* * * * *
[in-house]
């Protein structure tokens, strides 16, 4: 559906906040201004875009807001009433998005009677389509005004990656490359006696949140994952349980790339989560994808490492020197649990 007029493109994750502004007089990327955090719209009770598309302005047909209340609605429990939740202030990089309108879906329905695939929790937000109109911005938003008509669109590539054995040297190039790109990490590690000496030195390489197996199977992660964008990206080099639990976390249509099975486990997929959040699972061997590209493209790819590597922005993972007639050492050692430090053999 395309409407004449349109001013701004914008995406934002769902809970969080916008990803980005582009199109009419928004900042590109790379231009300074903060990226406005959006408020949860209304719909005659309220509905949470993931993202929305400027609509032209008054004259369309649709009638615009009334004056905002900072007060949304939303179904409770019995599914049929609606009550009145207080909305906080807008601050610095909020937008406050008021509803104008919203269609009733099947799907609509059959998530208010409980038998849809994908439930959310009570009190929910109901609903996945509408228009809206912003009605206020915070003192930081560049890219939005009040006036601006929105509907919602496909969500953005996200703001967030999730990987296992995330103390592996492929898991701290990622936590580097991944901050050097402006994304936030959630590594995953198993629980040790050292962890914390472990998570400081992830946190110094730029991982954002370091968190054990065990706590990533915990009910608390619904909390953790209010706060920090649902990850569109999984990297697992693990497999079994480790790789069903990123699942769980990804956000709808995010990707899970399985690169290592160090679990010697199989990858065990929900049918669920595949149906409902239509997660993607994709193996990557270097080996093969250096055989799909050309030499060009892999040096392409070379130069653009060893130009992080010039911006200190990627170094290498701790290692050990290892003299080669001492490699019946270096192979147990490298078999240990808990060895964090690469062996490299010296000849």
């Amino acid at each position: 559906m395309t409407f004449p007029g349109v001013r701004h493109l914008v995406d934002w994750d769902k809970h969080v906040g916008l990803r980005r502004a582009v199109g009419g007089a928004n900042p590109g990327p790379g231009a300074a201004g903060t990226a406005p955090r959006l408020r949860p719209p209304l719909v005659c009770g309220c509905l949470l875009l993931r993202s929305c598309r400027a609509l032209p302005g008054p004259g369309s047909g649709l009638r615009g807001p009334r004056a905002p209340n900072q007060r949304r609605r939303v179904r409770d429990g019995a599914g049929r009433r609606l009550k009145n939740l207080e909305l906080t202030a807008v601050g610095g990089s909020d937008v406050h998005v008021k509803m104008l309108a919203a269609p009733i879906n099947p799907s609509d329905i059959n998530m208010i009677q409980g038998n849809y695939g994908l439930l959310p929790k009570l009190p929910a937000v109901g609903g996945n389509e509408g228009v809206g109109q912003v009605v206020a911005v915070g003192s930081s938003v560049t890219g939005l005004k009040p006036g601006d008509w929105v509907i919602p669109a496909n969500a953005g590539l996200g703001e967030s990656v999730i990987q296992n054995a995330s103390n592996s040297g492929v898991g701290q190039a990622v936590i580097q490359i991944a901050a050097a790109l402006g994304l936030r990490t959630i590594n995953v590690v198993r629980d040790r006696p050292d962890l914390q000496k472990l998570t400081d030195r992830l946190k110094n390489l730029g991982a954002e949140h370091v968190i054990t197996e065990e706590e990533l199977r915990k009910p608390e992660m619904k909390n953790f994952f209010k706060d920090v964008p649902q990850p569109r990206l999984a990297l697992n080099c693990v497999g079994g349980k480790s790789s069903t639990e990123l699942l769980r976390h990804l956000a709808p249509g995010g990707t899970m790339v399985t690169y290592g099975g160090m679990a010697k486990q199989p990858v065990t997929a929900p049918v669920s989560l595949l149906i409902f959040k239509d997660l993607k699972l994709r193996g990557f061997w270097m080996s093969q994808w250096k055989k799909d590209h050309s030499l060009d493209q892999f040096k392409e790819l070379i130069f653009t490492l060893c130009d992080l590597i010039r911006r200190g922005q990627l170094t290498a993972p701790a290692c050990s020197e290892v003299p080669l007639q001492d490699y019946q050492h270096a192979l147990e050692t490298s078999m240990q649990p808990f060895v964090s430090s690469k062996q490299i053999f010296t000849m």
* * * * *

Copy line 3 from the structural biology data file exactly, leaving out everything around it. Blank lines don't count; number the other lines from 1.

């Amino acid at each position: 559906m395309t409407f004449p007029g349109v001013r701004h493109l914008v995406d934002w994750d769902k809970h969080v906040g916008l990803r980005r502004a582009v199109g009419g007089a928004n900042p590109g990327p790379g231009a300074a201004g903060t990226a406005p955090r959006l408020r949860p719209p209304l719909v005659c009770g309220c509905l949470l875009l993931r993202s929305c598309r400027a609509l032209p302005g008054p004259g369309s047909g649709l009638r615009g807001p009334r004056a905002p209340n900072q007060r949304r609605r939303v179904r409770d429990g019995a599914g049929r009433r609606l009550k009145n939740l207080e909305l906080t202030a807008v601050g610095g990089s909020d937008v406050h998005v008021k509803m104008l309108a919203a269609p009733i879906n099947p799907s609509d329905i059959n998530m208010i009677q409980g038998n849809y695939g994908l439930l959310p929790k009570l009190p929910a937000v109901g609903g996945n389509e509408g228009v809206g109109q912003v009605v206020a911005v915070g003192s930081s938003v560049t890219g939005l005004k009040p006036g601006d008509w929105v509907i919602p669109a496909n969500a953005g590539l996200g703001e967030s990656v999730i990987q296992n054995a995330s103390n592996s040297g492929v898991g701290q190039a990622v936590i580097q490359i991944a901050a050097a790109l402006g994304l936030r990490t959630i590594n995953v590690v198993r629980d040790r006696p050292d962890l914390q000496k472990l998570t400081d030195r992830l946190k110094n390489l730029g991982a954002e949140h370091v968190i054990t197996e065990e706590e990533l199977r915990k009910p608390e992660m619904k909390n953790f994952f209010k706060d920090v964008p649902q990850p569109r990206l999984a990297l697992n080099c693990v497999g079994g349980k480790s790789s069903t639990e990123l699942l769980r976390h990804l956000a709808p249509g995010g990707t899970m790339v399985t690169y290592g099975g160090m679990a010697k486990q199989p990858v065990t997929a929900p049918v669920s989560l595949l149906i409902f959040k239509d997660l993607k699972l994709r193996g990557f061997w270097m080996s093969q994808w250096k055989k799909d590209h050309s030499l060009d493209q892999f040096k392409e790819l070379i130069f653009t490492l060893c130009d992080l590597i010039r911006r200190g922005q990627l170094t290498a993972p701790a290692c050990s020197e290892v003299p080669l007639q001492d490699y019946q050492h270096a192979l147990e050692t490298s078999m240990q649990p808990f060895v964090s430090s690469k062996q490299i053999f010296t000849m």